by Andrew Baxter, CEO, Publicis Worldwide Australia.

As the new season kicks off in Australia’s two major winter football codes, the pros and cons of sponsorship as a marketing channel are again in the spotlight. The AFL’s pre-season competition has seen fans searching Google to find out more about its new major sponsor, JLT, while Crown is reviewing its sponsorship of the NRL’s Melbourne Storm and the South Sydney Rabbitohs.

For marketers, the role of sponsorship used to be simple – to drive brand awareness. It heightened a company’s media share of voice in its sector, a proven way to drive extra market share. And seeing a logo on a footballer’s chest for multiple minutes a game, or on the front page of a newspaper, was cheaper than buying an ad in that same spot. Sponsorship became the domain of the big blue chip brands desperate to outpoint their opponents: Ford versus Holden, Pepsi versus Coke, XXXX vs Fosters.

Soon new brands followed. Whitman’s sponsorship of Australia’s first blimp is still recalled, and Etihad’s decision to take on the stadium rights at Docklands in Melbourne launched that brand in this market.

Brand fit also became important, with the likes of IBM being able to highlight how it was powering the data behind Wimbledon, just as it could do for a business. And others like Bunnings and Bendigo Bank used sponsorship to show how they supported local community initiatives.

With efforts switching from brand engagement to customer engagement over the past 10 years, marketers needed sponsorship to work even harder. The smart ones began leveraging deals to include promotions, activations and events to maximise their investment, by enabling the consumer to engage first hand with the product or service.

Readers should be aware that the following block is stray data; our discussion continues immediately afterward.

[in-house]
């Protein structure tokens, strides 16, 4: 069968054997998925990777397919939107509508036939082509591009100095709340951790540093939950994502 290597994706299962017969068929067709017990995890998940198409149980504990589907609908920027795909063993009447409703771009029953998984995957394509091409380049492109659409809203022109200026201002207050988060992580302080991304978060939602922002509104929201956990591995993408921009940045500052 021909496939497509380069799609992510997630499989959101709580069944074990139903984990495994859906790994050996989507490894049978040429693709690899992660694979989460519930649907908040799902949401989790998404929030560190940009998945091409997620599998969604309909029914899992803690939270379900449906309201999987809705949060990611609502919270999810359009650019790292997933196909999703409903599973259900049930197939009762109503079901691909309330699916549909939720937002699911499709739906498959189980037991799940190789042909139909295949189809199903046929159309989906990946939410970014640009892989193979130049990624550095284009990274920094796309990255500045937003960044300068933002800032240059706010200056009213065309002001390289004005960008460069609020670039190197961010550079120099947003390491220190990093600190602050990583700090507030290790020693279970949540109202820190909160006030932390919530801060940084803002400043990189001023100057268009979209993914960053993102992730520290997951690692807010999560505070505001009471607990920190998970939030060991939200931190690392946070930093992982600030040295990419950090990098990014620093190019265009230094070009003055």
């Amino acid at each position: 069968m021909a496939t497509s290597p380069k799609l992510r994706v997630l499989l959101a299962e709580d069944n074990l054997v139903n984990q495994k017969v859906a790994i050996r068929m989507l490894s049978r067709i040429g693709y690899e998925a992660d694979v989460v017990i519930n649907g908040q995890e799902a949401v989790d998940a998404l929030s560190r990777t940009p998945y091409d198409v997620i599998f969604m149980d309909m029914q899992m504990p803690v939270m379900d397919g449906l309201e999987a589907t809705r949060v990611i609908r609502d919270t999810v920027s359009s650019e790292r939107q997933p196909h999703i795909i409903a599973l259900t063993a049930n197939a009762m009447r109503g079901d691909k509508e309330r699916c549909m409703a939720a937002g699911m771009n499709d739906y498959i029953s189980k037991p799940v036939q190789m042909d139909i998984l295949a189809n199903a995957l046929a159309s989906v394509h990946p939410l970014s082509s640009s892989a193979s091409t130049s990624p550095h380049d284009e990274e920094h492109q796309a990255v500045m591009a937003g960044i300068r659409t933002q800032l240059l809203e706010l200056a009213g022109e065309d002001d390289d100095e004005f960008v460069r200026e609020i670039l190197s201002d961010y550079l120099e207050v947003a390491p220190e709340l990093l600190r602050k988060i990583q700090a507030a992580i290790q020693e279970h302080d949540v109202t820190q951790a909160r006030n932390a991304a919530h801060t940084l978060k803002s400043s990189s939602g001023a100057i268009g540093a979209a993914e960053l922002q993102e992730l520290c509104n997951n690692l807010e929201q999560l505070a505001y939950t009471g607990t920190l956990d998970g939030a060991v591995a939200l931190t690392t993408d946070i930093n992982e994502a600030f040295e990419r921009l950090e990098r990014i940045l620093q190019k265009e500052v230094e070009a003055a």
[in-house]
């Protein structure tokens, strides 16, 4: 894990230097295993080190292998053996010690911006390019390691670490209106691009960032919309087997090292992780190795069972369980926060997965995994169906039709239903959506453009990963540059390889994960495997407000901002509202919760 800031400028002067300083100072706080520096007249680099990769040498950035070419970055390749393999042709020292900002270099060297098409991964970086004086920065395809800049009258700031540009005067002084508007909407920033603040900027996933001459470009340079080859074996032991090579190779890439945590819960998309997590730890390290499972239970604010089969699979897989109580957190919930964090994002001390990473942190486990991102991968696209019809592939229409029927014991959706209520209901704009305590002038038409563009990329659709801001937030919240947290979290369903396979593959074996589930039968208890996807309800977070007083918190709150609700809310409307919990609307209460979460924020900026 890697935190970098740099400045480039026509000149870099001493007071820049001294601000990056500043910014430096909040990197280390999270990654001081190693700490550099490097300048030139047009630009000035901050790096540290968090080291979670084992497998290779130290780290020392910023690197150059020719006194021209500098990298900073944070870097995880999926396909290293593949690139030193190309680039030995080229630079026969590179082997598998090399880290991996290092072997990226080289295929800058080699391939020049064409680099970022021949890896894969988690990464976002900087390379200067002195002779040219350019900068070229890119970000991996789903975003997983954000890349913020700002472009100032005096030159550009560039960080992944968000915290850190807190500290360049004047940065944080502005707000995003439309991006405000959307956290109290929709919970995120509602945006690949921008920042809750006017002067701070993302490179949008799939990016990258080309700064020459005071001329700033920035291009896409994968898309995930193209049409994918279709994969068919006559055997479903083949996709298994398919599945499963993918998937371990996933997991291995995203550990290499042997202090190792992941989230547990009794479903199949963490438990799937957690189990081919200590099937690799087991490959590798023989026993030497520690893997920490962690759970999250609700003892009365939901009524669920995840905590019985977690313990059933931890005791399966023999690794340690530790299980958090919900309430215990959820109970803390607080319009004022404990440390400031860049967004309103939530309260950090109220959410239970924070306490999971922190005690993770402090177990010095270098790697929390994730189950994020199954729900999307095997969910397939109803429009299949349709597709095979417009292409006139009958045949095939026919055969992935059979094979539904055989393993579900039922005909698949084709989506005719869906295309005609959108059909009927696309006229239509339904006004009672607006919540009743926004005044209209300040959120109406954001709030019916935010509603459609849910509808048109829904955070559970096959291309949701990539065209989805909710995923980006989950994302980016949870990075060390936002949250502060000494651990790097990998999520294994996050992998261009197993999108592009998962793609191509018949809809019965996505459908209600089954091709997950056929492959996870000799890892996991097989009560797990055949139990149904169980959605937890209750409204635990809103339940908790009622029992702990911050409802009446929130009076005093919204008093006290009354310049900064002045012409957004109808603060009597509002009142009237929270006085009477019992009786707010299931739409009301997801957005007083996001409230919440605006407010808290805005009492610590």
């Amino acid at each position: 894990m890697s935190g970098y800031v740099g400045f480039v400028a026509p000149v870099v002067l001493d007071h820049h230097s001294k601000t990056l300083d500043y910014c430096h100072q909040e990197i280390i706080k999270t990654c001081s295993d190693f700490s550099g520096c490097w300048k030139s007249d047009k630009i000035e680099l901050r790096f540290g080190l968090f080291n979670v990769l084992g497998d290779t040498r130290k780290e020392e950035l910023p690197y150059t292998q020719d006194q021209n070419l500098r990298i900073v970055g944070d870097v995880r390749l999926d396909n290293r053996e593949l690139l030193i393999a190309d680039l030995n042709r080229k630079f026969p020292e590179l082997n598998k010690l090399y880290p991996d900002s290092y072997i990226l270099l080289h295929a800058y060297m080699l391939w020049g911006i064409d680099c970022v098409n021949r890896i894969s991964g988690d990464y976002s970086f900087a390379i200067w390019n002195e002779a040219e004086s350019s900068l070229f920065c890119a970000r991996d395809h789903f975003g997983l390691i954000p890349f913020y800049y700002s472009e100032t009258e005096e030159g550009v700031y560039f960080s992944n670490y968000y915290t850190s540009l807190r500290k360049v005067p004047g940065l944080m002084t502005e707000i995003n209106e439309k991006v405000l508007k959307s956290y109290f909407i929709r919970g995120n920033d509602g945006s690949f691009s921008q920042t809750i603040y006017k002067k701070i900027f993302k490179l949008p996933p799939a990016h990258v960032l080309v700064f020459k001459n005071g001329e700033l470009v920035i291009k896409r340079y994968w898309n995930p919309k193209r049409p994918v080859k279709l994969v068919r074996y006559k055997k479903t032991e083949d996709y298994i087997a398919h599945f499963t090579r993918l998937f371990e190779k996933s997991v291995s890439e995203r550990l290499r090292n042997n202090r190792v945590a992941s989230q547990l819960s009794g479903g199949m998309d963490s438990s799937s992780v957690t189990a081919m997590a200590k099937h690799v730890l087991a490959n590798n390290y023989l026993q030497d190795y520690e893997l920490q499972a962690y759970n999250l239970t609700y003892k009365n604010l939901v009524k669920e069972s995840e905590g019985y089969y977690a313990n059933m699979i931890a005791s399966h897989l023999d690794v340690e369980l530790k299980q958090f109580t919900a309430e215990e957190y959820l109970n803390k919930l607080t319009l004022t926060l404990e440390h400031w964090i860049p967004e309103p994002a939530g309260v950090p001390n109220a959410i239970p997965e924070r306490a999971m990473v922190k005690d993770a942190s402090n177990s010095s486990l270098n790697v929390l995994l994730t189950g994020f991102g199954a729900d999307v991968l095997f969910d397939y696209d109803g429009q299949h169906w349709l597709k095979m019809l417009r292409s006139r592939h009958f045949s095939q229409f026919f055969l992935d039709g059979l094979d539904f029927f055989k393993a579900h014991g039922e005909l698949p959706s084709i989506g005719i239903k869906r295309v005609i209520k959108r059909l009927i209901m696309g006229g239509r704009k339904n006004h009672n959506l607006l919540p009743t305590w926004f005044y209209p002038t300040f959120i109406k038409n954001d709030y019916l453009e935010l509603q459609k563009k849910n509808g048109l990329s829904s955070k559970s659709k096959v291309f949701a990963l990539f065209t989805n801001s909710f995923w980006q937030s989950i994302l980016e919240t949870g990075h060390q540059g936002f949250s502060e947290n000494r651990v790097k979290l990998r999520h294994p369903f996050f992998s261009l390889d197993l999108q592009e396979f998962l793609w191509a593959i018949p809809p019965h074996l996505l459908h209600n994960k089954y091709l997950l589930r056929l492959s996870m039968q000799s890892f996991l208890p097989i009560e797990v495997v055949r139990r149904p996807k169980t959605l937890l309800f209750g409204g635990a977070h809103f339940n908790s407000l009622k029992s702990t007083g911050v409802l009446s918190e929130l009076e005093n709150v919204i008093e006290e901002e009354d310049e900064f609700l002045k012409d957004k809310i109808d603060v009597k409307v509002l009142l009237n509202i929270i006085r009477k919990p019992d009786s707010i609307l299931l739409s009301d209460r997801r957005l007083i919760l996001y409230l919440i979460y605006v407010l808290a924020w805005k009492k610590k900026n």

Garnier’s sponsorship of the Australian Open tennis a decade ago was a terrific example. On top of court signage, it created a large public space called Garnier World, where the 500,000 attendees could drop in for hairstyles, massages and facials using the company’s products. Staff handed out samples, there were magazine promotions to win finals tickets plus content around the Garnier experiences for players and celebrities.

In the past few years marketers have been demanding an immediate return on investment (ROI) in the form of sales. KFC’s cricket sponsorship has seen it create cricket-themed products to drive sales, whilst customer engagement continued at venues with initiatives such as the “Bucket Heads”.

So why is sponsorship now seen as one of the riskiest marketing channels? One reason is that the proliferation of media, sports, teams, and stadiums has meant more choice of properties to sponsor but a dilution of the impact. Then there have been issues such as corruption in some sports, and drink driving, gambling and drug problems in others. Combine that with the heightened need for ROI and it’s little wonder that many marketers have decided to reassess the role of sponsorship in their marketing mix, while others have decided to do just one sponsorship really well.

It’s a tough time for sporting bodies, clubs and venues looking for sponsors. Aside from those who capitalised quickly on the recent “boom” industries such as gambling, tertiary education and vitamins, the ones attracting sponsorship dollars are those tapping into the power of their membership databases.  Many sports organisations have members who are a close fit with a brand’s target audience. And a clever sponsor can utilise that database to send more cost-effective, targeted and personalised messages. Particularly in a world where the production of content has dropped significantly. Emirates’ sponsorship of the Victorian Racing Club is a perfect example.

Sponsorship still has an important role to play. It’s no longer only a simple additional media buy to drive brand awareness, but a key part of the content strategy for products and services to engage deeply with their customers, in order to deliver sales. As the new football seasons begin, brands old and new will be lining up to maximise their efforts in this space.

This article first appeared in The Australian.